Today I’m going to share this really simple (but practical gift) for all the bakers in your life and teach you how to make this really easy kitchen scarf.
Have you ever heard of a kitchen scarf before? Let me tell you, up until last week I hadn’t either. So let me show you how easy it is to make one! It would make a great gift this holiday season.
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Kitchen scarf sewing tutorial video:
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I spend a lot of time in the kitchen. Not just this time of year either. I do most of the cooking and baking for our family from scratch so I spend many hours each day in this area of our home.
I don’t always have a clean apron handy so this seemed like a really great opportunity to make something practical for myself, as well as whip up a couple for easy Christmas gifts too.
Each Kitchen scarf took me about 20 minutes to sew up and would be a very manageable project for a beginner sewer.
You can customize these adorable kitchen scarfs by embroidering a name or nickname on them as well. I’m fortunate enough that I received my grandmother’s embroidery machine when she passed away and I’m sure it would bring her great joy to know that it gets used a lot.
(1) 42″ long x 10″ wide piece of fabric for the main part of your kitchen scarf. For this project I used a 100% quilters cotton fabric. But this would also be beautiful from linen.
(1-2) tea towels, flour sack towels or regular hand towels. If the towels you are using are small towels, you’ll need (2). If you have one really large towel (like I did) you can get away with just having one and cutting it in half. Watch the video to see how I did this to eliminate having to sew extra seams.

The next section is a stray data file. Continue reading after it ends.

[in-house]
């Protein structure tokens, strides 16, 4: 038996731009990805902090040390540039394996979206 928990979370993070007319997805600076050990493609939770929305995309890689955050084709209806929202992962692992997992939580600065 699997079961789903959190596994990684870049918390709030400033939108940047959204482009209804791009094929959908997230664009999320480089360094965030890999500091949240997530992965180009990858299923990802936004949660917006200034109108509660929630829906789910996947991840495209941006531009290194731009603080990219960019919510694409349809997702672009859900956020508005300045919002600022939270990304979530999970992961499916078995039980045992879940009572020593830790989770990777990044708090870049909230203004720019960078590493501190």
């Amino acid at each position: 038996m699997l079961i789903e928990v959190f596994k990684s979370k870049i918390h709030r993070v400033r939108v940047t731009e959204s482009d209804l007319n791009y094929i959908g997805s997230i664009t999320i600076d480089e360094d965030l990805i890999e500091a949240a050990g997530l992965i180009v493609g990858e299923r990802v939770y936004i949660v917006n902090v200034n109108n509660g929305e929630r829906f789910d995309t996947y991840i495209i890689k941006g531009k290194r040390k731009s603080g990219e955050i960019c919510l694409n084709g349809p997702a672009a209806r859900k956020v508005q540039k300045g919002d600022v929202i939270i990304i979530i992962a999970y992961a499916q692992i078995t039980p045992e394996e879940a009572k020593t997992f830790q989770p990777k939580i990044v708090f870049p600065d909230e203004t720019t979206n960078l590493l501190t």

Ruler or measuring tape.
Sewing machine and thread.
Any sewing machine should work just fine for this project. I always link the machine I used for each tutorial as it seems to be one of the most asked questions I get.
Making the kitchen scarf
really only involves a few simple cutting and sewing steps.
Step 1: Cut your main fabric 42″ long by 10″ wide.
NOTE: for reference, I’m 5’4″ tall and the bottom of this scarf hit me right below the waist. You can adjust the size as needed or to whatever length you prefer.
Step 2: After you have cut the main piece of fabric for your scarf, be sure and trim off the selvage edge if your fabric has one.
Step 3: Iron your fabric. If you don’t need to do this, then just skip they step.
Time for the towels:
Step 4: I folded my flour sack towel in half and cut along the fold. This kept the seamed edge intact. That cut edge that doesn’t look very finished will be put inside your main fabric so you won’t even see it, so try not to focus on that.
Step 5: Cut flour sack towel in half (if needed). It’s important to try and keep the seamed edge intact so you don’t have to recreate it. If you are using regular terry cloth hand towels, you can also cut these in half so you can make one scarf from just (1) hand towel. This really is a project you can customize however you want.
Step 6: Now take your long piece of fabric and fold up the 10″ edge 1/2″ and press. You’ll want the WST (wrong sides together) when you do this.
Repeat for the other 10″ edge.